Some people who had external beam
may develop radiation recall dermatitis (RRD) during their
treatment. The skin over an area that had received radiation turns red—a shade anywhere from light to very bright. The skin may blister and peel, feel tender, and swell. This can look similar to a serious sunburn, but there can also be painful sores. It can appear weeks to months after the radiation was given.
It is not clear what causes RDD to occur. Although it is rare, RRD does occur more often in people who have: Shorter times between radiation therapy and chemotherapy (usually 2 months or less)Previous skin disordersPoor nutrition habitsConcurrent treatment for head and neck cancers with cetuximab
Certain health conditions can also increase your risk. These include:
Connective tissue disorders, such as
systemic lupus erythematosus
Infections, such as
If you have symptoms of RRD, it is important that you talk to your healthcare team right away. If you have a serious skin reaction, you may need to wait until your skin heals before you can resume chemotherapy.
To help heal your skin, your doctor may recommend that you take nonsteroidal anti-inflammatory drugs (NSAIDs) and corticosteroids. In addition to medication, other steps that may be beneficial include: Using steroid creams recommended by your doctorUsing lotions, moisturizers, or gels to soothe irritated skin.Avoiding being exposed to the sun's ultraviolet rays. If you must be outside, use sunscreen. Also, avoid tanning beds, which can further harm your skin.Dressing comfortably in clothes made of natural fibers, like cotton.Useing soap that is gentle to your skin.Placing a cool compress on the painful area.Avoiding irritants, such as perfumes or alcohol-based products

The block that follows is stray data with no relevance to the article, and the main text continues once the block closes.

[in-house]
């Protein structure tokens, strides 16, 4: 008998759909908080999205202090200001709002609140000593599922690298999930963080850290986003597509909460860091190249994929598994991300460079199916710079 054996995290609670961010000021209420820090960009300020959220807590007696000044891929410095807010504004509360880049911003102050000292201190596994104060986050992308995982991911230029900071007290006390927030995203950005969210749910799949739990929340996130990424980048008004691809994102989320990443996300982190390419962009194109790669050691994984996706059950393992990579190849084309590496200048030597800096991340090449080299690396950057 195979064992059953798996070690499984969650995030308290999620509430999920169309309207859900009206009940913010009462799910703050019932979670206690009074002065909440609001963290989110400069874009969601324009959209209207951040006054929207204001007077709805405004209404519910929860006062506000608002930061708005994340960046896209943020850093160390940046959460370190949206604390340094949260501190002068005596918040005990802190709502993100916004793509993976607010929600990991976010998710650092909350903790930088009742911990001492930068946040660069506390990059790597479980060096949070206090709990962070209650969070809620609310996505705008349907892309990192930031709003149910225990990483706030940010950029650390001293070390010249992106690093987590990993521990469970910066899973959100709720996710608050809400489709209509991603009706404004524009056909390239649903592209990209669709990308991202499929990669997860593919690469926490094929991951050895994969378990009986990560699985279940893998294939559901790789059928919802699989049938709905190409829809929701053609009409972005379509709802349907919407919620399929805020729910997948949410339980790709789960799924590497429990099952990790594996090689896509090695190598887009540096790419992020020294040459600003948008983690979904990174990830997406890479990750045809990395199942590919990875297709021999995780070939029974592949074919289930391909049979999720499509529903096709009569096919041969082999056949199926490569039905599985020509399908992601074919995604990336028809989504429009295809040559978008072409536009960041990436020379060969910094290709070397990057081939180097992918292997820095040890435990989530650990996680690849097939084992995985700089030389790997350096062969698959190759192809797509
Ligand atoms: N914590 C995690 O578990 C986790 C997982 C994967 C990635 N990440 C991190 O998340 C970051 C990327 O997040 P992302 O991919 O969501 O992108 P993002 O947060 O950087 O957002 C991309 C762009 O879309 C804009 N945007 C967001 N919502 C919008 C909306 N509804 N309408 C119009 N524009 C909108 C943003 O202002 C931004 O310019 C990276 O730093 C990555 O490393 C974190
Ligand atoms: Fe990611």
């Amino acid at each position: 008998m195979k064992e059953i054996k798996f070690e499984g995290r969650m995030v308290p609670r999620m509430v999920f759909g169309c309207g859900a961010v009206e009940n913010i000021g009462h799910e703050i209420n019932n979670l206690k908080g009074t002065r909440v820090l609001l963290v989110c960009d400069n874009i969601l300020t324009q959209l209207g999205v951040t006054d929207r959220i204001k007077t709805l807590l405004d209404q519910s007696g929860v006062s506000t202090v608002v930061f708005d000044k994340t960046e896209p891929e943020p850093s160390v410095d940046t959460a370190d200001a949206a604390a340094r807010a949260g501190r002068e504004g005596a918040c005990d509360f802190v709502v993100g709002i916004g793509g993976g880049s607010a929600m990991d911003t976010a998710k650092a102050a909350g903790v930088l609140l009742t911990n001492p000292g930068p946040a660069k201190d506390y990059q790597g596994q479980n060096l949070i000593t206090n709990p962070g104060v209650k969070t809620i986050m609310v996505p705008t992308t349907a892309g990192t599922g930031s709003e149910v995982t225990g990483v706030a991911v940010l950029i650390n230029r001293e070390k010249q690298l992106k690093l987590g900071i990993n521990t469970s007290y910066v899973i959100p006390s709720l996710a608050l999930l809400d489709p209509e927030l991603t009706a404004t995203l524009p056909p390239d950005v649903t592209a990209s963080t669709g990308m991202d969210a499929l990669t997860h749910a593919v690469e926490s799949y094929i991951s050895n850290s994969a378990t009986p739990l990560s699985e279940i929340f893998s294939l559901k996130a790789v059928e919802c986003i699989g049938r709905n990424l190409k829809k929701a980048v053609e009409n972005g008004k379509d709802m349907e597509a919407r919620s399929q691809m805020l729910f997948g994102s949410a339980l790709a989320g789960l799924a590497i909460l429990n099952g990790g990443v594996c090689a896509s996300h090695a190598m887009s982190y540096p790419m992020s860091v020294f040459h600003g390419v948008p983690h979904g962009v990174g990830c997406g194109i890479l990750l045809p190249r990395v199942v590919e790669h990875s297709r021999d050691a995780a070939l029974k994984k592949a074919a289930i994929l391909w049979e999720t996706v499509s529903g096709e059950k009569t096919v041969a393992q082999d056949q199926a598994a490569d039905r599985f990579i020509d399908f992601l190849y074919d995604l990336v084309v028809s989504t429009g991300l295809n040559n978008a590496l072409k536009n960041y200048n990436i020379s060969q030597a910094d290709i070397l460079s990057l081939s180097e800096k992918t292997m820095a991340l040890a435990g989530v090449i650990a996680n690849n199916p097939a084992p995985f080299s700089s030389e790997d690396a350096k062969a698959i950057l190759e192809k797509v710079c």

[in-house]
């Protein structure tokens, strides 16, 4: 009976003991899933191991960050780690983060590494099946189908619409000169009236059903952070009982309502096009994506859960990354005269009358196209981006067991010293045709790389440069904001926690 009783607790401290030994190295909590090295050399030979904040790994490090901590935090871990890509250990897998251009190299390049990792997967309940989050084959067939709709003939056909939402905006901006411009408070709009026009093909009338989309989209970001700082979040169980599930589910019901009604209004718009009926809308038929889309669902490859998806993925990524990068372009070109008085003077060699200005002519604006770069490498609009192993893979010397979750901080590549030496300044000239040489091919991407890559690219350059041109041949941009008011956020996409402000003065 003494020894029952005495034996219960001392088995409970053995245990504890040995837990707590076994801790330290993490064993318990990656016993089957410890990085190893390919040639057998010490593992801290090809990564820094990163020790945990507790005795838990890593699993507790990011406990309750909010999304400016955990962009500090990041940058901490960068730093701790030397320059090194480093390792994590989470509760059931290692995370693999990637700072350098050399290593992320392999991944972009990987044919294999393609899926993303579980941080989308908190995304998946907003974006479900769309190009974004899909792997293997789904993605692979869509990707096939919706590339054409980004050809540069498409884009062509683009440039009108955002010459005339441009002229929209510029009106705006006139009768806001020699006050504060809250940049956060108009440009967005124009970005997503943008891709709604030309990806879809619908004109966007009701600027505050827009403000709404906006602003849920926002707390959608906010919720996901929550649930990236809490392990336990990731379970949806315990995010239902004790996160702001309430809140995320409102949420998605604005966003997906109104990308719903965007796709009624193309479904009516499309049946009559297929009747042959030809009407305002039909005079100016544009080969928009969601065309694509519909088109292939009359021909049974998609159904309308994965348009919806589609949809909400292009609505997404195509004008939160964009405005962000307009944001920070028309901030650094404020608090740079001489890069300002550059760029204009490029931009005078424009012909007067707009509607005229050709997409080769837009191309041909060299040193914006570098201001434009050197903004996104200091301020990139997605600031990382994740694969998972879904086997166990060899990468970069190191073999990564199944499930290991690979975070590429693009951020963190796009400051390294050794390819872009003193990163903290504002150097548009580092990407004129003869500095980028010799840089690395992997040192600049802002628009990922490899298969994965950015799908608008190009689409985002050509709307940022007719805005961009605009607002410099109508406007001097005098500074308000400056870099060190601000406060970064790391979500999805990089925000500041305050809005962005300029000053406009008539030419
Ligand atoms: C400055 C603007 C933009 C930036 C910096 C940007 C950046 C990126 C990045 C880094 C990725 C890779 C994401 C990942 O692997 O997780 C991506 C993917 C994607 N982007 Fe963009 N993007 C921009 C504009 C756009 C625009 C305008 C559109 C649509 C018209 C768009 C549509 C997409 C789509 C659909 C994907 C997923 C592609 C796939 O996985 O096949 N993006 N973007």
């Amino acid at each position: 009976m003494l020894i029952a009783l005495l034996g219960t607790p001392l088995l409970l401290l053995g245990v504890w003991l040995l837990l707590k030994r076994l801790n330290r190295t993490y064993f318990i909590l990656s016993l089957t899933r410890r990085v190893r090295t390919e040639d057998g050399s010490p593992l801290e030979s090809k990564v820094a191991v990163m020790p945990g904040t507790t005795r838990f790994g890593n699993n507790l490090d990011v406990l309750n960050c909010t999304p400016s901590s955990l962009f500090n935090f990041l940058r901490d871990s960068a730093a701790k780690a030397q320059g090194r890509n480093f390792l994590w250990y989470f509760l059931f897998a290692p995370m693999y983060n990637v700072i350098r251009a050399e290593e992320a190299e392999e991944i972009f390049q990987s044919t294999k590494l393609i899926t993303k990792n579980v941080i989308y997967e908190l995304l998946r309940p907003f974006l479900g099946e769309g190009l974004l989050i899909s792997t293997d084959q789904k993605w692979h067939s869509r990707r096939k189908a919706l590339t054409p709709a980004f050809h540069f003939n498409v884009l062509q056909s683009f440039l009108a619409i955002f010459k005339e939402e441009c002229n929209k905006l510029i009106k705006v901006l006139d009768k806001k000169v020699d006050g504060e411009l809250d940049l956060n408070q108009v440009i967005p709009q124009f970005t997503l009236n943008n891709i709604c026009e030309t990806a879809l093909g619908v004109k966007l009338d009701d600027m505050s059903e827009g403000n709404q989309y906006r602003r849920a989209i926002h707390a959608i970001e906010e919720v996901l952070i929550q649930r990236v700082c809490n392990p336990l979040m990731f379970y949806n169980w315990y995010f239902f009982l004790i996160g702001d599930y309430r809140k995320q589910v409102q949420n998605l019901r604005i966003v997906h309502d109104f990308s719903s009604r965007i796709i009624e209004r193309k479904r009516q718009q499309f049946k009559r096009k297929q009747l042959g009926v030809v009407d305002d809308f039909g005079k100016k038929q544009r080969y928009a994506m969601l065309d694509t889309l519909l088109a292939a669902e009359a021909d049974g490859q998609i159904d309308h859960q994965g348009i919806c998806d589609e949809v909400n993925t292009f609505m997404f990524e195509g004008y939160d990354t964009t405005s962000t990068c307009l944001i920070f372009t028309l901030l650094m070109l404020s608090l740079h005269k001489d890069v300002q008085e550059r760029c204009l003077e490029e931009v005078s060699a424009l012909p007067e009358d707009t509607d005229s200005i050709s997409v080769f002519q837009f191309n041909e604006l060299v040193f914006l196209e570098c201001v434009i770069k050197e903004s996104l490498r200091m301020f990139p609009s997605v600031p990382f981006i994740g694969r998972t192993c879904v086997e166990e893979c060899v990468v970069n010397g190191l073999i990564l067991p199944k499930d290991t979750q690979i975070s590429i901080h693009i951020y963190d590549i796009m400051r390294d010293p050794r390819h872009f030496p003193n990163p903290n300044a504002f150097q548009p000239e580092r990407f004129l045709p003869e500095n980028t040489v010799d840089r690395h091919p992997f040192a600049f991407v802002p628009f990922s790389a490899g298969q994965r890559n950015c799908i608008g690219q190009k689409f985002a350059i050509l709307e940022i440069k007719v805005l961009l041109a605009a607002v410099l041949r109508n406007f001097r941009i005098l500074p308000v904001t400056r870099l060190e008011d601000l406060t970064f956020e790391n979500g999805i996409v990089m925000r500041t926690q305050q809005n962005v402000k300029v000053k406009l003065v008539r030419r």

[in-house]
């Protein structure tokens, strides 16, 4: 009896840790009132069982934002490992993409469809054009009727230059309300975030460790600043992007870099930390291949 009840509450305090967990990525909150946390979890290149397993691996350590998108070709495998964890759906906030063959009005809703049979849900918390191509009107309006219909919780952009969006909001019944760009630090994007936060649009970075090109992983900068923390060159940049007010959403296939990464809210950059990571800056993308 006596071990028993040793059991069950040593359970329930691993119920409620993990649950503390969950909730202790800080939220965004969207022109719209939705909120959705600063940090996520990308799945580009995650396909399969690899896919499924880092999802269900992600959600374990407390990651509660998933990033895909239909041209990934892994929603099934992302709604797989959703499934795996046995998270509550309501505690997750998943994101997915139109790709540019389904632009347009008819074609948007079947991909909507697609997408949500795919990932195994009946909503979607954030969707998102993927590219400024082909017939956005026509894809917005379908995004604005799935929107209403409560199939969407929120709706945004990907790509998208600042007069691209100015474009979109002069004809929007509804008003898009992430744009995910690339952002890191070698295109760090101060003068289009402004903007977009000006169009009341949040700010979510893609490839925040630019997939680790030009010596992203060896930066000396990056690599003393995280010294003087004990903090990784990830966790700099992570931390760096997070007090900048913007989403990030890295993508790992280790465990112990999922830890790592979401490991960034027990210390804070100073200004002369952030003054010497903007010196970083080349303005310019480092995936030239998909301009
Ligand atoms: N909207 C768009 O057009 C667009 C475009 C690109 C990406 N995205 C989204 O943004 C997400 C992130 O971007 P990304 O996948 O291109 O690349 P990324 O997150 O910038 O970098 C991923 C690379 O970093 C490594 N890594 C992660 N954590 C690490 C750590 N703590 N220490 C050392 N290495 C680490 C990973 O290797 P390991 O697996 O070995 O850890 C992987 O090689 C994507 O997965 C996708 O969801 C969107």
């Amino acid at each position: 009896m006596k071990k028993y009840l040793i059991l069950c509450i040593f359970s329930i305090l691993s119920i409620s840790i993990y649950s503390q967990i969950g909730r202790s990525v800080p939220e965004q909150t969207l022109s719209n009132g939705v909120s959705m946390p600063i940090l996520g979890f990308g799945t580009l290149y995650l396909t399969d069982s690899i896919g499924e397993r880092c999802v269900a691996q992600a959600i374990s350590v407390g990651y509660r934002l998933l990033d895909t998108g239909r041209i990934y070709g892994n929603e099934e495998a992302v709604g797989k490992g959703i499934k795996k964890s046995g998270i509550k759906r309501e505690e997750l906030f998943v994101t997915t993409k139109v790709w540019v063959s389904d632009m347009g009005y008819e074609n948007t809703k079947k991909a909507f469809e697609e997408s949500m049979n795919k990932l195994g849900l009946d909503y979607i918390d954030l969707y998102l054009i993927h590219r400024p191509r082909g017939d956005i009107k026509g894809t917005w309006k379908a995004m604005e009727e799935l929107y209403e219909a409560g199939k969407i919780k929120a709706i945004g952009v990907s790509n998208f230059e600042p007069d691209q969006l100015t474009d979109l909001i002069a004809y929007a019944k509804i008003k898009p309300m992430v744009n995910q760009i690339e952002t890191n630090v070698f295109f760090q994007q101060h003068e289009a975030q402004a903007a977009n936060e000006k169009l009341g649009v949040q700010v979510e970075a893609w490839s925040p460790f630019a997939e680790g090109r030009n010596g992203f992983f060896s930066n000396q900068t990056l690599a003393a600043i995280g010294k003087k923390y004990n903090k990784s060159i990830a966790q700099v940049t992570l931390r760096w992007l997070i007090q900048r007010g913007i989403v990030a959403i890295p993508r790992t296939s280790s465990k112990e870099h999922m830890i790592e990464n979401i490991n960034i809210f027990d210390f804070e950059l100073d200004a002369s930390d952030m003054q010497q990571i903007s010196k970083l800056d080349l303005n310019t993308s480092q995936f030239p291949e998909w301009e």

RRD does not happen to every person who undergoes radiation therapy and then chemotherapy. If you do have this side effect, your healthcare team can help you heal and continue with your treatment.
Hird AE, Wilson J, Symons S, Sinclair E, Davis M, Chow E. Radiation recall dermatitis: case report and review of the literature. Curr Oncol. 2008;15(1):53-62.
Radiation dermatitis. DermNetNZ website. Available at: http://www.dermnetnz.org/reactions/radiation-dermatitis.html. Updated December 29, 2013. Accessed March 5, 2014.
Schub T, Caple C. Radiation recall dermatitis. EBSCO Nursing Reference Center website. Available at: http://www.ebscohost.com/nursing/products/nursing-reference-center. Updated June 18, 2013. Accessed March 5, 2014.
Last reviewed March 2014 by Michael Woods, MD
Please be aware that this information is provided to supplement the care provided by your physician. It is neither intended nor implied to be a substitute for professional medical advice. CALL YOUR HEALTHCARE PROVIDER IMMEDIATELY IF YOU THINK YOU MAY HAVE A MEDICAL EMERGENCY. Always seek the advice of your physician or other qualified health provider prior to starting any new treatment or with any questions you may have regarding a medical condition.
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